The 46th session of the Commission on Population and Development concluded at U.N. headquarters late Friday evening without the 45 participating member nations agreeing on a final concluding document.
Following a five-day session that civil society observers and member nation representatives described as fraught with tension and disagreement, the chair of the commission released — instead of a consensus — a final statement on migration and development that affirmed many of the principles on sexual and reproductive health rights that had caused a wedge in the discussions between some regional blocs of member states. Norway and the International Women’s Health Coalition were among those who voiced their support for the document, which recognized the need to protect the rights — including health rights — of international migrants. All the same, the statement was not fully indicative of the discussions, a civil society observer told Devex. “Mostly the states are concerned about the economic implications of migration, looking at the effects of remittances,” Mohammad Zia-ur-Rehman, chief executive of leading Pakistani NGO Awaz Foundation, said last week during an interview in New York. The global remittance flows of migration were an estimated $534 billion in 2012, although the U.N. estimates that twice this amount could have been transferred informally. The connection between health and migration — a link that does not immediately add up as quickly in cash amounts — was frequently overlooked throughout the commission talks, explained Zia-ur-Rehman. “Many member states are less interested in highlighting issues related to particularly HIV/AIDS and overall sexual and reproductive health rights and gender identity issues and how these can particularly affect migrants,” he continued. Last week’s meeting is a precursor to the October high-level dialogue on migration and development, a forum that will help lay the foundation for how migration will be incorporated into the post-2015 agenda, John Wilmoth, director of the U.N. Department of Economic and Social Affairs’ Population Divison, said in a press conference on April 23. The struggle this past week to reconcile differences so governments may intensify efforts to provide migrants with access to sexual and reproductive health services as well as consider eliminating HIV-related travel barriers could well have ripple effects into the October event.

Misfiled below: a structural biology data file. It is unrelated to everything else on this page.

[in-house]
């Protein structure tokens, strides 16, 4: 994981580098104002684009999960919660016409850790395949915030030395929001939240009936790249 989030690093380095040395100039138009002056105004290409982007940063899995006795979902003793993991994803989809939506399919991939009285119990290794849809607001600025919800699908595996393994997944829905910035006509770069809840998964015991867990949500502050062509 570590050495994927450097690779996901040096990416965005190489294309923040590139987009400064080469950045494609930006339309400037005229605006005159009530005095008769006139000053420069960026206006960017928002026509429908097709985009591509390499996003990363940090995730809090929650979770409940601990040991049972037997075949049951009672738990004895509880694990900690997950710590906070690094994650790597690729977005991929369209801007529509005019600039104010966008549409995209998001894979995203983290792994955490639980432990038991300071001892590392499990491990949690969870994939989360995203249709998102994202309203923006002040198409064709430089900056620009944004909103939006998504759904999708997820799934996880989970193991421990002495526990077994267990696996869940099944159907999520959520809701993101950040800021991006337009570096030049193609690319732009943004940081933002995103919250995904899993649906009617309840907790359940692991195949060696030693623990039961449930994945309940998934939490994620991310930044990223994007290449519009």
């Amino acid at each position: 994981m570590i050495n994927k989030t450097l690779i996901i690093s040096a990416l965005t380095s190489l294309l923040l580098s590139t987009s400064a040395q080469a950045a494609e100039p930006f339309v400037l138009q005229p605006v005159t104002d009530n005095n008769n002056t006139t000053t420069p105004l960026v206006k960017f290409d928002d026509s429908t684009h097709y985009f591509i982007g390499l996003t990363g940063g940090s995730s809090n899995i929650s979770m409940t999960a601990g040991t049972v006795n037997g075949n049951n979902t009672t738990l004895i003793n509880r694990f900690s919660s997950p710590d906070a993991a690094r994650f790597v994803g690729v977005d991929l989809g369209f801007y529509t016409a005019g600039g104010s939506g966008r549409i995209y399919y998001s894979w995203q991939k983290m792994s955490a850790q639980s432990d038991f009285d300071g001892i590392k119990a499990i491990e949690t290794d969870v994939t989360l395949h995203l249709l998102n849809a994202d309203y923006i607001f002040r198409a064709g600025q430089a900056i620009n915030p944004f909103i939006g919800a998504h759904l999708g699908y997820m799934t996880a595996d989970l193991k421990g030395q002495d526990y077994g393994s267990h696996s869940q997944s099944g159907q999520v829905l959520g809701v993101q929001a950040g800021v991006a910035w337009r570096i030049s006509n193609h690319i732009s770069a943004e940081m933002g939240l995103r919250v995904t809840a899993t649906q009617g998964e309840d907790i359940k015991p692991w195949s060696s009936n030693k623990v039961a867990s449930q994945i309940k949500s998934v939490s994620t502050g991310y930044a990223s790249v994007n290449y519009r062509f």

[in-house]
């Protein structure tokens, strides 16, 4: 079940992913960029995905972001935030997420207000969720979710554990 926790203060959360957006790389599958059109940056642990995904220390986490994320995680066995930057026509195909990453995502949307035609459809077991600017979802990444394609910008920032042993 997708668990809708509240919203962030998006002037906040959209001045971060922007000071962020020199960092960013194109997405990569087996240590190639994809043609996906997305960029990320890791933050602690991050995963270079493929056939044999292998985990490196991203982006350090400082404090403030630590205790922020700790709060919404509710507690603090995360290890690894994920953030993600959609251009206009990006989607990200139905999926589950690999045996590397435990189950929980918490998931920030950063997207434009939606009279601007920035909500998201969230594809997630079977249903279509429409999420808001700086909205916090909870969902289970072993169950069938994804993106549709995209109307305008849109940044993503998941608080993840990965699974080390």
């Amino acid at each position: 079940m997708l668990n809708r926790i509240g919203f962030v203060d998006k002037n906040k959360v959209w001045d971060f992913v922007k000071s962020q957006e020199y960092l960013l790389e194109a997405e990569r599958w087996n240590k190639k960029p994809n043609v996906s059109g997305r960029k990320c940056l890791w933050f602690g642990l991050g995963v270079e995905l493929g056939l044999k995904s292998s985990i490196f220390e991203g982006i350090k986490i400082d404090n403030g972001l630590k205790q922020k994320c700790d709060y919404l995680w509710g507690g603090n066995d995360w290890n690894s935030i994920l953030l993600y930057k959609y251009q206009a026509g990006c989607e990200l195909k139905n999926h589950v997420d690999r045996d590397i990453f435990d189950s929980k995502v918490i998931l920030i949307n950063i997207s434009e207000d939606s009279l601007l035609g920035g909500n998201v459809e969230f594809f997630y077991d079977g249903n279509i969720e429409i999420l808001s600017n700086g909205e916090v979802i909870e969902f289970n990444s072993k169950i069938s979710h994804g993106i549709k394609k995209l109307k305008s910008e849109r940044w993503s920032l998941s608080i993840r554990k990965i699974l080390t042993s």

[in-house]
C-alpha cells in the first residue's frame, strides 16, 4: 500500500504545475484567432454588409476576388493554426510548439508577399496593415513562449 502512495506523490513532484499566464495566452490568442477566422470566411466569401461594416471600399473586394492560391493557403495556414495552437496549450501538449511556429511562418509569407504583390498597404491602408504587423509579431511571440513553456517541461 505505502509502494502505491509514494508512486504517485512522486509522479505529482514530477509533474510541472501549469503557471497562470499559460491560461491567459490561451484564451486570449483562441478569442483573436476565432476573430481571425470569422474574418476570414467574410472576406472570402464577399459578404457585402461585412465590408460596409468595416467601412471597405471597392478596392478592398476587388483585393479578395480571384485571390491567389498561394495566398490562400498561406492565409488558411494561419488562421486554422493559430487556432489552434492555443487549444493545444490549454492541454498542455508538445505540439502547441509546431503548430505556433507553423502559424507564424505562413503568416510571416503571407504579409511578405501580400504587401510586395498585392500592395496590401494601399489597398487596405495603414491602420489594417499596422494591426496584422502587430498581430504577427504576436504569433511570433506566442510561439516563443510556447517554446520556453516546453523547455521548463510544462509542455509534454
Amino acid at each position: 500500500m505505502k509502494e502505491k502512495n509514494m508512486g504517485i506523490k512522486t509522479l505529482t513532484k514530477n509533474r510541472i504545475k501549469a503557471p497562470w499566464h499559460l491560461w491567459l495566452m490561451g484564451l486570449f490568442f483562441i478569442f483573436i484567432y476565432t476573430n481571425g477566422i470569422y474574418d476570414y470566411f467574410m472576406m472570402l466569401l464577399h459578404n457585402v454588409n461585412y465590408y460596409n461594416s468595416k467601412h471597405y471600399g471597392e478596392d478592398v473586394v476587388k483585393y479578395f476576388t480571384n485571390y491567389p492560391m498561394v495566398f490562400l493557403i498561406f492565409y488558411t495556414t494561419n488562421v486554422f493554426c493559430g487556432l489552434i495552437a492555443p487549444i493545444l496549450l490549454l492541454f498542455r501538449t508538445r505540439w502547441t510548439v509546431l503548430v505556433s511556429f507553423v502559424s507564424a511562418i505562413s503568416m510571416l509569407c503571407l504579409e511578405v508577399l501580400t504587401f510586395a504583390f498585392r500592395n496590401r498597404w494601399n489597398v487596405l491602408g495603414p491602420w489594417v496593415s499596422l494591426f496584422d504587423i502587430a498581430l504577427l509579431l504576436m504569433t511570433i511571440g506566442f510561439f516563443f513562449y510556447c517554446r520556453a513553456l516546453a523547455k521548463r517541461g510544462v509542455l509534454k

The number of internagional migrants reached 214 million in 2010, up from 155 million in 1990, according to U.N. figures.
About half of today’s international migrants are women, said professor Graeme Hugo from Australia’s of University of Adelaide, who spoke with Wilmoth at the launch of the commission. This growing population, with more women than ever migrating internationally, is considered an extremely vulnerable group, unlikely to receive access to the social and health protections that they need from gender-based violence, unwanted pregnancies and sexually transmitted diseases. Member states from South Asia and some Arab nations like Qatar, as well as Nigeria and the Vatican, opposed the inclusion of sexual and reproductive health language in a consensus agreement.
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